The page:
Published Jan 23, 2014
Two familiar faces join life trustees at TCH
Chimenti, Johnson recognized for establishing theater program and years
By Pamela Lannom
As Jeni Fabian began describing the new life trustee to be named at The Community House’s Holiday Ball, Norm Chimenti and Dick Johnson were wondering on whom the honor would be bestowed.
“I’m racking my brain trying to think of people — other than myself — who might fit the description that she was giving,” Chimenti said.
Neither expected to hear his own name announced.
“I was overwhelmed. I was disbelieving and overwhelmed,” Chimenti said.
Johnson had the same reaction.
“I didn’t ever expect that this kind of thing to come my way,” Johnson said.
“I’ve said to many people it’s one of the, if not the, greatest honor I’ve ever received because it came out of nowhere,” continued Johnson, a national Emmy Award-winning reporter for NBC 5 Chicago. “It was a wonderful way to culminate many years that I enjoyed giving time here and starting and supporting programs that I really loved.”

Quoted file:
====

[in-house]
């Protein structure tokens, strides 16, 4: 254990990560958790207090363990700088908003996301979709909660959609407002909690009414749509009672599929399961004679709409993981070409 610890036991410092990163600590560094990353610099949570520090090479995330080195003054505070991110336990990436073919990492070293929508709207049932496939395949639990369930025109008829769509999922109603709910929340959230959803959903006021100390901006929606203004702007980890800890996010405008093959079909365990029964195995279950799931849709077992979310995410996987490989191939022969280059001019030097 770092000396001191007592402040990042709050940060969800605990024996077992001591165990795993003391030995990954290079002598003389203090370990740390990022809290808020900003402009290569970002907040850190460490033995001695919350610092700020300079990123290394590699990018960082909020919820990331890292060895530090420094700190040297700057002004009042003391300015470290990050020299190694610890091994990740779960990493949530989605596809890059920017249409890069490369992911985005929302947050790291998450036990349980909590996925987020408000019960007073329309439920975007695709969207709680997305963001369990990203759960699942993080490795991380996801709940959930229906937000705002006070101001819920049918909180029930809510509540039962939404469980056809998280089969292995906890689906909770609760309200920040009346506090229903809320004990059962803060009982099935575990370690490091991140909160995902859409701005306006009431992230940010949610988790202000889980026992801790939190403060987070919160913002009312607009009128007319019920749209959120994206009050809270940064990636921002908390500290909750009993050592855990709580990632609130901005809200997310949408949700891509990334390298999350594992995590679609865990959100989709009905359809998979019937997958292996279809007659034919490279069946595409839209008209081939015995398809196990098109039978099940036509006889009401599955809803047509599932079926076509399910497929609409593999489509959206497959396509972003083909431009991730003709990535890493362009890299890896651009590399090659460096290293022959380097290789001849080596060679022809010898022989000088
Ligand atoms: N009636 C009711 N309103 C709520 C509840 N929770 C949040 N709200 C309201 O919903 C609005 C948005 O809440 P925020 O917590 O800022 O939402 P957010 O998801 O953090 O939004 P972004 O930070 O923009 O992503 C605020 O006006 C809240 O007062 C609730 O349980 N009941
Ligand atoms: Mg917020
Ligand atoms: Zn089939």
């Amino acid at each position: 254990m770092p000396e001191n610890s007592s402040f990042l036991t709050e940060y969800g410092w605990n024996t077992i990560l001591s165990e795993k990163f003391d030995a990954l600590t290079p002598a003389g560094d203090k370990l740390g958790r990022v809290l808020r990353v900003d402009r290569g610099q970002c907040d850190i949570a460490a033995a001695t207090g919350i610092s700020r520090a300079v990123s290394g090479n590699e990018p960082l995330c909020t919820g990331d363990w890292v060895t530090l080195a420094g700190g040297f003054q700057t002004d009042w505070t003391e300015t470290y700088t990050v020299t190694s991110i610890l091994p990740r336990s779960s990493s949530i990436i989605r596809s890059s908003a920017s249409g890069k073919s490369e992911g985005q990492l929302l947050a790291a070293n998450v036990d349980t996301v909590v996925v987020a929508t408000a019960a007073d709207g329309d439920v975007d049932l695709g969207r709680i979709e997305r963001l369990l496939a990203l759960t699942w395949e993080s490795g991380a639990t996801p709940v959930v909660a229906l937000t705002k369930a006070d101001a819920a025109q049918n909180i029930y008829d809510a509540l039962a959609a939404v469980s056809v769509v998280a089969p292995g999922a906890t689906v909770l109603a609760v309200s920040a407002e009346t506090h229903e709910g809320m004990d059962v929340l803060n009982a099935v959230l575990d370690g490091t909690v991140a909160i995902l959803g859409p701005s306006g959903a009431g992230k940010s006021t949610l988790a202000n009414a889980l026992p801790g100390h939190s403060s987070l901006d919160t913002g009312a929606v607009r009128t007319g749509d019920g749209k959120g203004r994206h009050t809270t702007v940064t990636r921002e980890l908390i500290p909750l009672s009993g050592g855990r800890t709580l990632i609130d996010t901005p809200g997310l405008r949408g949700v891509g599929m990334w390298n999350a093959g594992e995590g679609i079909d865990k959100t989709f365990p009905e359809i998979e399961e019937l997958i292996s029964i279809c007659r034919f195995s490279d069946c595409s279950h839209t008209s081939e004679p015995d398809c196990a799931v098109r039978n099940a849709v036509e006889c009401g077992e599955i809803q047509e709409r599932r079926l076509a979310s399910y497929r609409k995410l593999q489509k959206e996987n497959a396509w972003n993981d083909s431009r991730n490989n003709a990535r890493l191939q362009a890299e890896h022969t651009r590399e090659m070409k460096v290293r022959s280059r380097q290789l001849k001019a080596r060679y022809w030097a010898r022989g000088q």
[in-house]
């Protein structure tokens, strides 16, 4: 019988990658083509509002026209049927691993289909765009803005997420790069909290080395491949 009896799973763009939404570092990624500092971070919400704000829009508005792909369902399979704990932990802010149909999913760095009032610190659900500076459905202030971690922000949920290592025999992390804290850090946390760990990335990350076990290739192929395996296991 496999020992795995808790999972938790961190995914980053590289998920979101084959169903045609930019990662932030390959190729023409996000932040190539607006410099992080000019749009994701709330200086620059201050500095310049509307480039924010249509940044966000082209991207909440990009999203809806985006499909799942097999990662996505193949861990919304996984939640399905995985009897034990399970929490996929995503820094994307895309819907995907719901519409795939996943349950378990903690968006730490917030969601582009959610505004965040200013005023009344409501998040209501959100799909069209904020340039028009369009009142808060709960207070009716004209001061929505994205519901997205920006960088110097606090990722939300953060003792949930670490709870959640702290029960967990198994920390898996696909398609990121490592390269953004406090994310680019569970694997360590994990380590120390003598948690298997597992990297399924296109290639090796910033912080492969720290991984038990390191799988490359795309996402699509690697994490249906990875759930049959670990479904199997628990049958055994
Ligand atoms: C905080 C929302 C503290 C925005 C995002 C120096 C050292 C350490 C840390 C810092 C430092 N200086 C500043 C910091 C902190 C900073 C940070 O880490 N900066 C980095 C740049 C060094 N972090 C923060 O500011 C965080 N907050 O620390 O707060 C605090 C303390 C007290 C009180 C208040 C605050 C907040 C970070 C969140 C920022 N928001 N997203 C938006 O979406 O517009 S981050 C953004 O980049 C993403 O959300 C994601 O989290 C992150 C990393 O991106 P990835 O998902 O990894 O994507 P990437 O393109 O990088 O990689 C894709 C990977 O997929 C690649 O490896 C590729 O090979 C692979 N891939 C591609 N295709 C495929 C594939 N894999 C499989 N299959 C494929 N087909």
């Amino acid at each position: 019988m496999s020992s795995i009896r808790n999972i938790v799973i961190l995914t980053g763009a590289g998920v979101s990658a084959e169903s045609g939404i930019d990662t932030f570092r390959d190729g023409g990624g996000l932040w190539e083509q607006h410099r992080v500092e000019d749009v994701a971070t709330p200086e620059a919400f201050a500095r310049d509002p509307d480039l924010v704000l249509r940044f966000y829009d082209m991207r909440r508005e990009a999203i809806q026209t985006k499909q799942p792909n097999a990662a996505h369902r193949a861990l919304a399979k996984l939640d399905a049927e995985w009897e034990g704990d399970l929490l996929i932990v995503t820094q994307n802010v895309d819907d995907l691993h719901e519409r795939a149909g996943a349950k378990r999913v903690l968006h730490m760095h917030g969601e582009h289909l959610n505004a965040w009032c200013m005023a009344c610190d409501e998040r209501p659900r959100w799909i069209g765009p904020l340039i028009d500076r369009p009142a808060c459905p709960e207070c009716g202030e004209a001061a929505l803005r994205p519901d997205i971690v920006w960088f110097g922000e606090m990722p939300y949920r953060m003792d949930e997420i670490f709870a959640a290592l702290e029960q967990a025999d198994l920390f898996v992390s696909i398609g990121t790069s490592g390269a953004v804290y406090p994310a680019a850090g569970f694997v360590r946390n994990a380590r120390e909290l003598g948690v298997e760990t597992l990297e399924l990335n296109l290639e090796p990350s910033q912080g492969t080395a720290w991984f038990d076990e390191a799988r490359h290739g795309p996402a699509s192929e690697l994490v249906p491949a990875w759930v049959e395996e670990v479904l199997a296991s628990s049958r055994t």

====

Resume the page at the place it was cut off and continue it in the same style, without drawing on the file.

Fabian said it was “true joy” to make the announcement, especially since it was so unexpected.
“That was such great fun to be able to keep the surprise from both of them,” she said.
Typically The Community House board annually names one individual a life trustee, but this year was an exception, Fabian said.
“In the case of Dick and Norm, they have been joint partners in so many ways, especially in our theater program,” she said. “The support they have given to The Community House has been done together for so many years. It seemed right to honor them both at the same time.”
Although the two have devoted an enormous amount of energy to the Community Revue and The Community House Players, their introduction to The Community House predates either of those projects.
Chimenti was first introduced to the agency while a student at Hinsdale Central, when Ly Hotchkin was executive director.
“I was president of the Youth Center when I was a senior in high school,” he said, adding that then-Executive Director Ly Hotchkin was his boss.
“She terrified me and I was intimated by her and terrified by her and still am,” he joked, “but then went on The Community House board 35 years later.
Chimenti volunteered with the Picnic Plus fundraiser, as did Johnson.
The two were part of the first Community Revue, spearheaded in 1997 by Gerry Sweeney. After the third such fundraiser in 2000, they joined forces with Jay Tuthill to put together a business plan to bring community theater to The Community House. The first show was a summer performance of “Music Man,” which Johnson produced.